And thank you
for caring about those who want and need to improve their reading ability.
This website will provide you the powerful strategies
you need to help struggling readers. Strategies that good readers use.
These strategies will help your struggling reader:
Raise his reading level
by 62% of a full grade in 20 weeks,
Increase his reading comprehension and vocabulary
Improve his reading fluency
what he has read, and
Strengthen his phonics and phonemic awareness
Your struggling reader will know how to figure out, and learn, the ‘hard words’ in a sentence.
No more feelings of shame and embarrassment.
“I can do it myself!”
His amazing improvement will happen as he and you, (his helper) follow the Rolling Readers 5-step Stairway to Success
strategies focus on Sentence Structure, Meaning
. They also Prepare his mind to learn
, by activating
multiple areas of the brain.
Because of your help, his confidence sky-rockets. His feelings of
success and pride give him a higher opinion of himself. His love of
Again, Thank You, so very much!
To support this training, be sure the child understands “explicit” phonics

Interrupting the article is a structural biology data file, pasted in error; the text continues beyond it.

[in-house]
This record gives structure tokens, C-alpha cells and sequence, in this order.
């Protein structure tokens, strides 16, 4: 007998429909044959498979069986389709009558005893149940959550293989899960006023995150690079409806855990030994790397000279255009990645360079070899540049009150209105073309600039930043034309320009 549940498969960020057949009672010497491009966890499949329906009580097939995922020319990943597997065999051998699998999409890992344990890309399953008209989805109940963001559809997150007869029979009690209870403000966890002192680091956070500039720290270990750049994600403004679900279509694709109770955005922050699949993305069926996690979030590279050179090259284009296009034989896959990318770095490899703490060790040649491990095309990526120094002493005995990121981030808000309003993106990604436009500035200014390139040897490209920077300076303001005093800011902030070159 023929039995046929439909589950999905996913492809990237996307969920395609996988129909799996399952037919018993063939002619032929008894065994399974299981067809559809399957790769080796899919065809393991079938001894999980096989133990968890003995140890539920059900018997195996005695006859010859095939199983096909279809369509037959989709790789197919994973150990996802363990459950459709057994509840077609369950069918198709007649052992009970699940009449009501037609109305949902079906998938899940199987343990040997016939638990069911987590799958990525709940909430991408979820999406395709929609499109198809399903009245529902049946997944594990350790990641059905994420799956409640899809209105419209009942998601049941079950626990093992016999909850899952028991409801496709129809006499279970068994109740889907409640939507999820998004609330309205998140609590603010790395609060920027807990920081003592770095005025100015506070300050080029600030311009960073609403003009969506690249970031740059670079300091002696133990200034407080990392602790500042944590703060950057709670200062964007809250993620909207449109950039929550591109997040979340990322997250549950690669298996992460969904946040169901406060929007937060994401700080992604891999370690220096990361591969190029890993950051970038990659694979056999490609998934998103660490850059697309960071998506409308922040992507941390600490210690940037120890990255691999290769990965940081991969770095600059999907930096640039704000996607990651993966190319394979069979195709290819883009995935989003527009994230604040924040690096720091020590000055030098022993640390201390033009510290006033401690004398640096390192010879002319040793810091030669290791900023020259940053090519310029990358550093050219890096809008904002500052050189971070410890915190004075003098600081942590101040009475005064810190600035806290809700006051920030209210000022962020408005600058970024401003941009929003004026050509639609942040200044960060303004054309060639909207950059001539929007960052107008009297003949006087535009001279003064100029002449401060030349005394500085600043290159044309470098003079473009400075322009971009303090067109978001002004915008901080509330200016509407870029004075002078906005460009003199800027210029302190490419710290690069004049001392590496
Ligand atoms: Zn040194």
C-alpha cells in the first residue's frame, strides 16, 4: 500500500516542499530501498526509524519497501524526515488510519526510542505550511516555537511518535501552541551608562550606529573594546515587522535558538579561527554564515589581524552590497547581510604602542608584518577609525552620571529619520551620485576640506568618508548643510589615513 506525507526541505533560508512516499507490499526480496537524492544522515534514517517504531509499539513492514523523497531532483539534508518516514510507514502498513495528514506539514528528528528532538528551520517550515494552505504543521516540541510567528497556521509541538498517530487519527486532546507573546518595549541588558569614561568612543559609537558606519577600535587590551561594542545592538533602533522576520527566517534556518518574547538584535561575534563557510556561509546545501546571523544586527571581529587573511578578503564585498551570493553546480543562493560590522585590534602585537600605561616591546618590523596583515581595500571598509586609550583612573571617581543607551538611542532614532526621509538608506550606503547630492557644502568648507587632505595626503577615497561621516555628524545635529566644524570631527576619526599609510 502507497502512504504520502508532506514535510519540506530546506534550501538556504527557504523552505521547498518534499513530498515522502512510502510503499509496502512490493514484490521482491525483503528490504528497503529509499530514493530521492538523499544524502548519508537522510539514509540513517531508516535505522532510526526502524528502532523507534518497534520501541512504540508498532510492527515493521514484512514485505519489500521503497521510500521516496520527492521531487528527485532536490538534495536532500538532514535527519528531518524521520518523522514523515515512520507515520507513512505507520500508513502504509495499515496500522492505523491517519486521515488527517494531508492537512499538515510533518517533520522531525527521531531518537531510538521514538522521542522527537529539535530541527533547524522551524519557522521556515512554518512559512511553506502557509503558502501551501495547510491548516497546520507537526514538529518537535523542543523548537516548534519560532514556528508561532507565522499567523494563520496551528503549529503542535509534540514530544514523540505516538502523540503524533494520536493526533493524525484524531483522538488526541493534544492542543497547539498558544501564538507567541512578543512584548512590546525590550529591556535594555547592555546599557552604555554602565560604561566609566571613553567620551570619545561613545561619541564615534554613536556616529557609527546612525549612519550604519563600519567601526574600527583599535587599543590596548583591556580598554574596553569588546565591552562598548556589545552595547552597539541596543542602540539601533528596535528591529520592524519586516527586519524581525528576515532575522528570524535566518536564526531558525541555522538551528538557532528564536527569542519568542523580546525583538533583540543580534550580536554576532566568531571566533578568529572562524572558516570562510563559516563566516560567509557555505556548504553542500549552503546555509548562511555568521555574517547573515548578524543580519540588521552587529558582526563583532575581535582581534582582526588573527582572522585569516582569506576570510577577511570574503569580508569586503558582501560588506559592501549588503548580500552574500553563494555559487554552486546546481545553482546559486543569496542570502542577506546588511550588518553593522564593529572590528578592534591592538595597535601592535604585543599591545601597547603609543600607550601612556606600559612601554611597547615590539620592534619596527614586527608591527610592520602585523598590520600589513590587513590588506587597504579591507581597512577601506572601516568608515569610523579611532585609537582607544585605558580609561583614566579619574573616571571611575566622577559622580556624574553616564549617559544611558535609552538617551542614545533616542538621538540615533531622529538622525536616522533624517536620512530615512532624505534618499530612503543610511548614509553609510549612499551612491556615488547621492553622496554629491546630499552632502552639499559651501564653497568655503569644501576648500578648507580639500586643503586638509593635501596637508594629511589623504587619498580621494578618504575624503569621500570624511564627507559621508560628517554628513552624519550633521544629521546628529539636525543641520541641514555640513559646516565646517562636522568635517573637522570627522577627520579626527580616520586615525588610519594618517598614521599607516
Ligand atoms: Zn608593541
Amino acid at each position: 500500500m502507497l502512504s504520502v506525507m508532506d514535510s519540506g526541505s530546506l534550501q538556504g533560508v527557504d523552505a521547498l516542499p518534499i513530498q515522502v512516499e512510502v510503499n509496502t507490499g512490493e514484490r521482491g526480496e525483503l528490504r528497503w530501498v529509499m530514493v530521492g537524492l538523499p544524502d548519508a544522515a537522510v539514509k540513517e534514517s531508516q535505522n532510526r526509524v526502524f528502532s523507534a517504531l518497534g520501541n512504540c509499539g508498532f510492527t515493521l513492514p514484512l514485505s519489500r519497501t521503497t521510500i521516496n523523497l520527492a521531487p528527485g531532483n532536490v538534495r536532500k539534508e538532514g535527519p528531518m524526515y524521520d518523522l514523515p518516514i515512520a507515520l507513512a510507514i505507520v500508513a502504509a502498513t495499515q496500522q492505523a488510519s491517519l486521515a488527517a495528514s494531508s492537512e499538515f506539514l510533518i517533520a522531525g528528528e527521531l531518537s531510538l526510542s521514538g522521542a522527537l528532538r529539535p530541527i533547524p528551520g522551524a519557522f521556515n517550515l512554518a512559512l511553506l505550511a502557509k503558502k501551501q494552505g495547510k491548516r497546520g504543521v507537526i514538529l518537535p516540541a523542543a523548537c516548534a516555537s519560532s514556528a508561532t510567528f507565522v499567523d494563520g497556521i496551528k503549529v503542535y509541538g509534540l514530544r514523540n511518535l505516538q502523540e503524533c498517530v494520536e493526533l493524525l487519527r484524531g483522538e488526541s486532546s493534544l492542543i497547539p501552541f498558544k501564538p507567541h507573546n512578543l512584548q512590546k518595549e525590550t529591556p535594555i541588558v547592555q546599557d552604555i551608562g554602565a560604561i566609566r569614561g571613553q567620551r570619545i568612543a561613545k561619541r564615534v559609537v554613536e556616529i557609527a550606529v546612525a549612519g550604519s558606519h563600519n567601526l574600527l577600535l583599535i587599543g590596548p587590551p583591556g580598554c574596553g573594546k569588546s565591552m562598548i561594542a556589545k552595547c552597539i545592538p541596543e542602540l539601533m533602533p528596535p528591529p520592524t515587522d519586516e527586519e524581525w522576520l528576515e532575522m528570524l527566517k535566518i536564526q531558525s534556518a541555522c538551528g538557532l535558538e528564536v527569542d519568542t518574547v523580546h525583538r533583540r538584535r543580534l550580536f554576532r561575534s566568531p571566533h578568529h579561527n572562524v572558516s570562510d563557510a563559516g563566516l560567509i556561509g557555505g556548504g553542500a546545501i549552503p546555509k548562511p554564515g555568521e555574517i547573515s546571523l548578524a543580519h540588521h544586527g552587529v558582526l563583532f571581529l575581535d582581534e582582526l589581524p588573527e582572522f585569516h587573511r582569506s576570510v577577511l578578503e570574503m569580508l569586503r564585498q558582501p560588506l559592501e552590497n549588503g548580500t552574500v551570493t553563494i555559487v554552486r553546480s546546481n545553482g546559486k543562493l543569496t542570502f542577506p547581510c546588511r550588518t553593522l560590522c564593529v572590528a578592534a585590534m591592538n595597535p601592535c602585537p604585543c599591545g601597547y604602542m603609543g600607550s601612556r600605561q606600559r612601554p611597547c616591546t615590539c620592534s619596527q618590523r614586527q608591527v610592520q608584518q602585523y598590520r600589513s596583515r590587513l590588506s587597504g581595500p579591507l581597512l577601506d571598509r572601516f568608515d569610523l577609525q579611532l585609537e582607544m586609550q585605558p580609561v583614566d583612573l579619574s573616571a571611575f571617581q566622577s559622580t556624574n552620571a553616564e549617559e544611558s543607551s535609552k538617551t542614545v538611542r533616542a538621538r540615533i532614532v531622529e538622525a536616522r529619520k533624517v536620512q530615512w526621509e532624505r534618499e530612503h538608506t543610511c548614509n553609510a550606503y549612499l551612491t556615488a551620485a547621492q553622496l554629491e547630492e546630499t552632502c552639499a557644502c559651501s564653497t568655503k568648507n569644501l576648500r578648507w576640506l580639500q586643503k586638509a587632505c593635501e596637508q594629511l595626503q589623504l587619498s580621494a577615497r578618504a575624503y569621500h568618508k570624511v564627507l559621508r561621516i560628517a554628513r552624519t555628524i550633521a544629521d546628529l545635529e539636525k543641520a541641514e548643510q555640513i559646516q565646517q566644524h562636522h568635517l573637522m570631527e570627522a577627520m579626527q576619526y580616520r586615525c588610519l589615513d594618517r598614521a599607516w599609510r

Many struggling readers have failed to learn (or weren't taught) the basic sounds of letters and combinations of letters.
Also encourage the use of ‘closed captions’ when watching TV. These same language sub-titles can double the functional reading ability of primary school children
. As reported by former President Bill Clinton on www.captionsforliteracy.com
, (video from PlanetRead.org).
How good readers find the ‘Hard Words’ in a sentence.
I asked a struggling reader. “What does your mind do when you come to a hard word?”
“Nothing,” he said.
‘Hard words’ are the words we don't know as we are reading. And most struggling readers don't know there are techniques they can and should use to figure out the word.
Hard words should be considered the same as blanks to be filled in. So to find the word in a sentence you don't know, do what you do when filling in a blank.
Good readers long ago learned these techniques so they are now intuitive. You don't even know you are using them.
This short exercise will illustrate these good reader concepts.
Scroll to “The Role of the Tutor”.
As you fill in the blanks, pay specific attention to what your mind is doing.
Your answers must “Look Right” (phonics), “Sound Right” (sentence structure), and “Make Sense” (Meaning).